I could be David Mitchell in Peep Show, possibly the most strategic stalker of all. I’m not saying anyone watches Peep Show and thinks, great, I want to be just like Mark Corrigan! He definitely comes across as a wally. And yet, he stalks Sophie for months and months, checks through her desk at work, spies on her via the office CCTV, and somehow, somehow, ends up dating her. And he later sets up some evil genius Google Maps GPS stalking system to keep an eye on Dobby while she’s on the other side of the Atlantic.
These examples show a few things about what Julia Lippman, in a recent study, calls ‘stalking myth endorsement’. In each, the man exhibits worryingly persistent behaviour towards a woman who has given him either no encouragement or, more explicitly, discouragement, and yet, in each, he ends up with her. Lippman says: ‘We’re going to be more likely to adopt whatever behaviours or values are communicated if they seem to lead to a positive outcome. And what could be a more positive outcome than getting to be with the woman of your dreams?’ Positive outcome – Mark gets with Sophie, even though she knows about all the stalking.
You might think it’s unlikely that guys, after watching a film where a man blatantly stalks a woman but ends up with her, would want to copy this example, but a recent case shows otherwise. The Guardian reported that an Indian man avoided a conviction for stalking because his lawyer argued that, in Bollywood films, men ‘are often seen determinedly pursuing their female counterparts until they finally acquiesce to a relationship.’
What’s more, these sorts of films tell women that such behaviour is acceptable, and a demonstration of true love. It helps if the stalker is a bit hunky. If the man pursuing us is at least acting like Ryan Gosling in The Notebook, it almost helps us believe he looks like Ryan Gosling.
In addition, as Indecent Proposal shows, there’s a double standard. Behaviour that leads to romance and bliss for men leads to shame and ridicule for women. Men can turn up at women’s workplaces in the name of true love, but films are not so kind to the plight of the woman who desperately believes a certain man is for her, and will do anything to have him.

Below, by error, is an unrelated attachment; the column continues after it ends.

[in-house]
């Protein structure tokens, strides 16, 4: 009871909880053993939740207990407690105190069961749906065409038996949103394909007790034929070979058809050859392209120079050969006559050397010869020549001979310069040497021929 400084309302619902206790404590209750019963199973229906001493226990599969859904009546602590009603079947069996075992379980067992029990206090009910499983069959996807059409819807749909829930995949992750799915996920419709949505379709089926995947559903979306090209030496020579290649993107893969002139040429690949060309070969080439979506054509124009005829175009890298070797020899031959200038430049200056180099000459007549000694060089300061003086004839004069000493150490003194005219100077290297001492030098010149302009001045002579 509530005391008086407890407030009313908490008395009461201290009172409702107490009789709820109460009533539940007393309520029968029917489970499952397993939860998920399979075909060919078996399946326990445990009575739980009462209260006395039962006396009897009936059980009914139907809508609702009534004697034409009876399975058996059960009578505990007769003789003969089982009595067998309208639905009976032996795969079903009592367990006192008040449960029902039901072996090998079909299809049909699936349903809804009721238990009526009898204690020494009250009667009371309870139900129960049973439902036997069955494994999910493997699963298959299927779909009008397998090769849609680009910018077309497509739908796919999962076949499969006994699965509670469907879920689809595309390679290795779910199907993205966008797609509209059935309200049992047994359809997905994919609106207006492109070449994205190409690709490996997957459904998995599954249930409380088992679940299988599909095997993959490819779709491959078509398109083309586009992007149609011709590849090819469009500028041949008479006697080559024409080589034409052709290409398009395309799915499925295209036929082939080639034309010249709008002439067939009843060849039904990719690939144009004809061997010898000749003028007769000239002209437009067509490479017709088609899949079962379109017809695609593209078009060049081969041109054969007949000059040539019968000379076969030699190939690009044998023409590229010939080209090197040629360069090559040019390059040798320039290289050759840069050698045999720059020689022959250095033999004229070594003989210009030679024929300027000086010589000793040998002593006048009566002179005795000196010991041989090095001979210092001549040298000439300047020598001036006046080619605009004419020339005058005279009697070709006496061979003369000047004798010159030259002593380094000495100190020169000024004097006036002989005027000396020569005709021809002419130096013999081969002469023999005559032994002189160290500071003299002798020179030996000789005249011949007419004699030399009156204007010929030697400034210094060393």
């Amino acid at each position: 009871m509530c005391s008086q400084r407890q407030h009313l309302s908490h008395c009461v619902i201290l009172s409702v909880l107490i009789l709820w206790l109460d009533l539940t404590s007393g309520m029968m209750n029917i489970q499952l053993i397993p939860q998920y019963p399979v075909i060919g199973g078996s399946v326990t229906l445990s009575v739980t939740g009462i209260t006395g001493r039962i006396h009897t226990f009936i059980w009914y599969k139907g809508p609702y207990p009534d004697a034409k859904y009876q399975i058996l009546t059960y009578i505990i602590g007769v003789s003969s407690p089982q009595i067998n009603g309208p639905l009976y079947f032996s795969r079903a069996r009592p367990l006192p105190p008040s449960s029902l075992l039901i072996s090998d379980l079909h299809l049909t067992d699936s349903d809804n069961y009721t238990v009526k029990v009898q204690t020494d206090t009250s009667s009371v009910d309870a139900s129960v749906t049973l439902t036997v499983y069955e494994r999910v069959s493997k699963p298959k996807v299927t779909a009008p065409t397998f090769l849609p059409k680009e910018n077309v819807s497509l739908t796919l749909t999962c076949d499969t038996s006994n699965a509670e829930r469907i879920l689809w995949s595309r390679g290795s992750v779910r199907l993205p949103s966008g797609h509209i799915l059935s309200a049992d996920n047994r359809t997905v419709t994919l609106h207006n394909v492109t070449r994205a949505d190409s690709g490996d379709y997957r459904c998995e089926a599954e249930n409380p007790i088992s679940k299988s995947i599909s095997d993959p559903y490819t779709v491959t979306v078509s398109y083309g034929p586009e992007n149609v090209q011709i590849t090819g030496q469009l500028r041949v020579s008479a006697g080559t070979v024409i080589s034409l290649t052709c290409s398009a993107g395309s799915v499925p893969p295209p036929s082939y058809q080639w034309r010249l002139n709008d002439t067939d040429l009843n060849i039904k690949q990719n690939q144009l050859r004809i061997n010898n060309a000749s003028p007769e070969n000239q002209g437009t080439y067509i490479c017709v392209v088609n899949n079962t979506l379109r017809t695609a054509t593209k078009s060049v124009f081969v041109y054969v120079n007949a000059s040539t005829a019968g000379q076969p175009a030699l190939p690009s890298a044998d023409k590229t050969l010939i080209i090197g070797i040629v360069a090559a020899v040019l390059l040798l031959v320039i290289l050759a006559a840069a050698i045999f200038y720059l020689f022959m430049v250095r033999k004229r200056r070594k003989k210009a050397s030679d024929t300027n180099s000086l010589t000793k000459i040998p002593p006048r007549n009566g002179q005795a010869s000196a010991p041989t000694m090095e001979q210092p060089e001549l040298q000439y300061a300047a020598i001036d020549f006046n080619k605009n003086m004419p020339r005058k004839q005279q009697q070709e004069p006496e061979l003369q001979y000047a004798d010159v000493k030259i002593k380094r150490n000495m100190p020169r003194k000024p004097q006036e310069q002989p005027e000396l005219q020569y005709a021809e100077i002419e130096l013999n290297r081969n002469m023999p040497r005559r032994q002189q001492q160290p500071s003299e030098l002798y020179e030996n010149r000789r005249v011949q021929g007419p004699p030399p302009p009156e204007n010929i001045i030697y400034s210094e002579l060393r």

Of course, most of us like to think of ourselves as intelligent enough to detach the realm of the romcom from that of reality. And, like I said about Peep Show, sometimes the effect of the comedy is to show the stalker up as the sad creep he really is. Sometimes, though, we want to believe in the romcom. Lippman describes how gestures which would in most contexts be troubling (or legally considered stalking) can, in film contexts, tap into our big softy natures: ‘these grand, romantic gestures are often framed as unequivocal signs of true love. Indeed, they may be seen as reflecting one of the great cultural myths of romantic love: That no matter how big the obstacle, love will conquer all.”
We just have to keep a level head on our shoulders, not let these ‘grand gestures’ become normalised, and continue to question the strange things that men in films do. In Bridget Jones’ Diary, when Mark and Daniel brawl on the street, causing significant damage to the window of a Greek restaurant, is it really a sign of their love for her? Surely in real life, that kind of egotistical macho muscle display would just end with a court case – not romantic at all.
Illustration by Lille Allen